LC are normally confined to the basal and suprabasal layer of the epidermis and stratified epithelia of mucosal surfaces. These cells are clearly distinct from dermal/interstitial DC which lack Birbeck granules and Langerin expression, but express DC-SIGN, Factor XIIIa and more rarely CD1a [54][58]. The current view proposes that under steady-state conditions, dermal-resident CD14+ precursor cells have the potential to migrate to the epidermis in response to CCL20 and there, in the presence of keratinocyte-derived TGFβ, differentiate into immature resident LC characterized by a weak T cell stimulatory activity. In the presence of the cytokine rich milieu that characterizes many pathological conditions, migratory CD14+ cells further differentiate into more mature LC which possess a higher antigen presenting activity [25]; [26]; [28]. In order to evaluate the potential of skin resident precursor cells to differentiate into LC in response to Activin A, we performed experiments in which skin biopsies were inoculated ex-vivo with Activin A and further incubated in vitro [46]. The immunohistochemical evaluation of these skin explants clearly show that the injection of Activin A induced a strong increase in the number of Langerin+/CD1a+ cells in both the epidermal and dermal compartments in a time-dependent manner. Due to the experimental conditions employed, Langerin+ cells must have originated from skin-resident precursor cells. Further we show that Langerin+ cells can be induced to differentiate by Activin A within the dermis in the absence of epidermis. In agreement with these results, cells emigrated from skin explants could also be induced to differentiate into Langerin+/CD1a+ cells by the presence of Activin A in vitro. These findings are compatible with the description of CD14+, Langerin+ LC precursors located in the superficial and deep dermis, predominantly in perivascular areas [24]; [26]. Although the precise characterization of Activin A-responsive dermal LC precursors is beyond the aim of the present study, these results clearly document that Activin A can induce the local differentiation of dermal LC precursors. In this contest it is interesting to note that Stoitzner et al. reported that in mice overexpressing in the follistatin, the natural Activin A antagonist, the number of LC is reduced [45].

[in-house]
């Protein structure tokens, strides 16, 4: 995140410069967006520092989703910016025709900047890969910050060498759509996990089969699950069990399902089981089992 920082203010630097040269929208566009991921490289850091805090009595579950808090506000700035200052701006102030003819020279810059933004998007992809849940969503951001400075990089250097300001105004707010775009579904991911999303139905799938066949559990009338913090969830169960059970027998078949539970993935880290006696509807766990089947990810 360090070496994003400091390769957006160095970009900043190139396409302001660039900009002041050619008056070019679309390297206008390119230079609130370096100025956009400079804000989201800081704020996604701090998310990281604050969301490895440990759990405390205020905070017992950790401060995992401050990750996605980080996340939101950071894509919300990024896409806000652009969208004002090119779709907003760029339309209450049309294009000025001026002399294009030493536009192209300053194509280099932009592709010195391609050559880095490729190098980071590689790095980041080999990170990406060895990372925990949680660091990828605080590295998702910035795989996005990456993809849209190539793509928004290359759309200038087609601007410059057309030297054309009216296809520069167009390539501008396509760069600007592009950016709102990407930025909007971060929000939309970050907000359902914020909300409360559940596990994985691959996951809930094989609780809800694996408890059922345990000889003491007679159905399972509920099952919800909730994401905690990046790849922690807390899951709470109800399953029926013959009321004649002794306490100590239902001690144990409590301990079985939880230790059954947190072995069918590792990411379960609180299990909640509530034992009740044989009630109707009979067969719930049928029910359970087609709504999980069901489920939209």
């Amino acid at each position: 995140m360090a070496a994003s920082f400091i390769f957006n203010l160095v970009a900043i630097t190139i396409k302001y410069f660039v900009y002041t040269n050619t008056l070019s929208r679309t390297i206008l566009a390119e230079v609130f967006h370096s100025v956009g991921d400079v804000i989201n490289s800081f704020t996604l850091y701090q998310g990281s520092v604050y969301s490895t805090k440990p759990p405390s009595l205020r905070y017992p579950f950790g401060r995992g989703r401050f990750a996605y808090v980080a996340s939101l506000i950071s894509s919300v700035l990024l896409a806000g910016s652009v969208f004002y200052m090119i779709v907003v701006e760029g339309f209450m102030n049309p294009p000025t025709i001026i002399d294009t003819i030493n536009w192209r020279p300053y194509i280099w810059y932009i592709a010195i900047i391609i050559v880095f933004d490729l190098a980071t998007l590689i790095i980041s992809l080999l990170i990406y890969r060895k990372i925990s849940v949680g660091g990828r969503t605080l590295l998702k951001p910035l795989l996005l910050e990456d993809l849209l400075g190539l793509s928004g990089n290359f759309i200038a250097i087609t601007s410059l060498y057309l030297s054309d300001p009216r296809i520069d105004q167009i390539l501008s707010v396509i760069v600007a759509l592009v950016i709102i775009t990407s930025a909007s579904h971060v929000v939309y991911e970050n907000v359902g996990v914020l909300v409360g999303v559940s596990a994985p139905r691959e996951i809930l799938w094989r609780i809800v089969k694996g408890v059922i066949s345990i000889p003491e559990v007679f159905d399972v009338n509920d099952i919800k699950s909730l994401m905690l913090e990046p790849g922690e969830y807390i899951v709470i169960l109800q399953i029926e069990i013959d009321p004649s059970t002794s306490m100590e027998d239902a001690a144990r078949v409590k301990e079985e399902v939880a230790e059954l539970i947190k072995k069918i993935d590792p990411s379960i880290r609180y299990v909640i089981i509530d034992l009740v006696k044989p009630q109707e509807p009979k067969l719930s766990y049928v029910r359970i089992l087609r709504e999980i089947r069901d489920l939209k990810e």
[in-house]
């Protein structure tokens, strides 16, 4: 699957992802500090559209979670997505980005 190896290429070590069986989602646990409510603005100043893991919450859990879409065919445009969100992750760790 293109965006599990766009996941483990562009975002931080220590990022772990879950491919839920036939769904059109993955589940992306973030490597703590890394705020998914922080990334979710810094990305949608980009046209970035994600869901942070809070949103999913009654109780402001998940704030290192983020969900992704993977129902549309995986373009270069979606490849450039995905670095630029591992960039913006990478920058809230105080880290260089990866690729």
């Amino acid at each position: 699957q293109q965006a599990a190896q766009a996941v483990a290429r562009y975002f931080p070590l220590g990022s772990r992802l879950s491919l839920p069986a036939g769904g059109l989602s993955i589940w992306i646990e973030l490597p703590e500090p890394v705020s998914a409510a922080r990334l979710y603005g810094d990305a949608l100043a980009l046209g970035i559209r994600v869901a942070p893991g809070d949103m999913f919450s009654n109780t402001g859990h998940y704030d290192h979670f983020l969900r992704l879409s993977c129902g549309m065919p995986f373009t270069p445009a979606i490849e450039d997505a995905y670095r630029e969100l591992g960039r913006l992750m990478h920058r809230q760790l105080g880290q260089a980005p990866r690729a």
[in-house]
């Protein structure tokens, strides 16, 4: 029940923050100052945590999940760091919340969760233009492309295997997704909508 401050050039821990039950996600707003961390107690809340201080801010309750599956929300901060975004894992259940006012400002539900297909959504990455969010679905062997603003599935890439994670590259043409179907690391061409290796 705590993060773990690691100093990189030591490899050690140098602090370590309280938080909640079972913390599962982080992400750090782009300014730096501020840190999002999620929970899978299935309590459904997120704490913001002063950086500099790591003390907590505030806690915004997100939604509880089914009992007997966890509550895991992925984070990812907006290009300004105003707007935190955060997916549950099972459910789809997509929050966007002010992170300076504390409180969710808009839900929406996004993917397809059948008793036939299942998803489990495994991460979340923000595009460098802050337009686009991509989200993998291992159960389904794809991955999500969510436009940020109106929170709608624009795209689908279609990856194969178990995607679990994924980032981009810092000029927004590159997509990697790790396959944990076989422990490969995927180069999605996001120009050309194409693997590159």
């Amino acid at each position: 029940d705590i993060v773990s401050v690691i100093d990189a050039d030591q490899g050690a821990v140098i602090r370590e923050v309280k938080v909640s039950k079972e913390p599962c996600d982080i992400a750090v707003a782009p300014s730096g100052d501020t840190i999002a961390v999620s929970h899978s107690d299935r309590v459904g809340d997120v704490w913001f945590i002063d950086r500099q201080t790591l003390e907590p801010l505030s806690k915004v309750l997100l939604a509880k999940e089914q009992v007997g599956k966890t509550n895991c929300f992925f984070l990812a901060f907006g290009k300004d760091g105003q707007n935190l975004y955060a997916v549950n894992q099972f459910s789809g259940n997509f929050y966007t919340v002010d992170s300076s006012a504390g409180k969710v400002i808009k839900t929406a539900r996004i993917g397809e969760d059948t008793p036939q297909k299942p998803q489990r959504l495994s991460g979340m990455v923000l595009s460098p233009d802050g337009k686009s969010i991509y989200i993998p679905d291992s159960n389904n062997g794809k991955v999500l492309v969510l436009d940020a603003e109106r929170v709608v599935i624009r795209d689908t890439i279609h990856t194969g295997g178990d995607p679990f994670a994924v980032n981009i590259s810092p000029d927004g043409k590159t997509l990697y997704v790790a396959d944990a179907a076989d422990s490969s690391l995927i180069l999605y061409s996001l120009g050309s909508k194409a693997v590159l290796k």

Although Activin A is very weakly expressed in normal skin, its expression was dramatically increased in lichen planus biopsies. In this condition, Activin A was expressed both in the superficial epidermis and in the dermis by stromal cells, infiltrating leukocytes, including mast cells and some blood vessels. As expected on the basis of previous work [29][32], lichen planus biopsies show a prominent increase in the number of LC which were present in the deep and superficial derma and in the epidermis. Of note, LC were often present in clusters localized around Factor VIII+ blood vessels, suggesting the involvement of newly vascular-recruited precursor cells. Although these data generated in a human disease do not allow formal conclusions, it is tempting to speculate that during certain pathological conditions characterized by the local expression of Activin A and inflammatory cytokines (such as GM-CSF and IL-4), dermal LC precursors, or newly recruited blood elements, can be induced to differentiate to LC within the stromal compartment. This model may help to explain the origin of LC localized in the deep dermal layers, away from the epidermis and from superficial lymphatic vessels.

Lichen planus is an autoimmune disease characterized by a prominent cellular infiltrate mainly composed of DC, LC, cytotoxic T lymphocytes and NK cells, localized in close proximity of apoptotic keratinocytes [29][32]. The involvement of the TGFβ family members in this pathology is suggested by several observations. First, BMP-4 is upregulated in the epithelium of lichen planus [59]. Second, several lines of evidence suggest that the TGFβ activation and/or signal transduction pathway might be defective in this disease. Indeed, lichen planus is associated with epithelial hyperproliferation, a situation that is usually negatively controlled by TGFβ, and this is consistent with the identification of TGFβ positive T cells in the sub-epithelial lymphocytic infiltrate but not within the epithelium itself. It is therefore of interest to note that this defective TGFβ pathway is associated with a high expression of Activin A (this study). In this context it is likely that Activin A may have a prominent role in LC differentiation in lichen planus. Furthermore, Activin A may contribute to the pathogenesis of lichen planus by favouring epithelial hyperplasia.